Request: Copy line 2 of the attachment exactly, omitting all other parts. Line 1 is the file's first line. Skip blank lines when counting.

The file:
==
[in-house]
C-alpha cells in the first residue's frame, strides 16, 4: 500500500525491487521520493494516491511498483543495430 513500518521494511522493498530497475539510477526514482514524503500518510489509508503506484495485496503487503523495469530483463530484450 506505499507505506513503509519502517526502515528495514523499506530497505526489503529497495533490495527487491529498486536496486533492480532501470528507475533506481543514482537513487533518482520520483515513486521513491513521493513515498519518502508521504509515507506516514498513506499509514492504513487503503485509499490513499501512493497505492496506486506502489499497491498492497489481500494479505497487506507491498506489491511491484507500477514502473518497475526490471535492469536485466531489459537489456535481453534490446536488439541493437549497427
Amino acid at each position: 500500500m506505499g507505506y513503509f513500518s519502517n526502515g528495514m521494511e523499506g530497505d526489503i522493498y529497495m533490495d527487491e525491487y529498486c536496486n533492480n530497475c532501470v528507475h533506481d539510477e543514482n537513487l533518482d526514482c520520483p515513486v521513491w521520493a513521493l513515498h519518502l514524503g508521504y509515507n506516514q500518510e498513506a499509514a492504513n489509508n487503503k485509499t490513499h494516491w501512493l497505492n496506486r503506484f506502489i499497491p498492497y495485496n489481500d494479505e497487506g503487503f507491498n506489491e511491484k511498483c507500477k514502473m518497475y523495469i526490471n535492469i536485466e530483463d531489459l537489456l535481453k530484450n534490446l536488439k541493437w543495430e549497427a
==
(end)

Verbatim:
C-alpha cells in the first residue's frame, strides 16, 4: 500500500525491487521520493494516491511498483543495430 513500518521494511522493498530497475539510477526514482514524503500518510489509508503506484495485496503487503523495469530483463530484450 506505499507505506513503509519502517526502515528495514523499506530497505526489503529497495533490495527487491529498486536496486533492480532501470528507475533506481543514482537513487533518482520520483515513486521513491513521493513515498519518502508521504509515507506516514498513506499509514492504513487503503485509499490513499501512493497505492496506486506502489499497491498492497489481500494479505497487506507491498506489491511491484507500477514502473518497475526490471535492469536485466531489459537489456535481453534490446536488439541493437549497427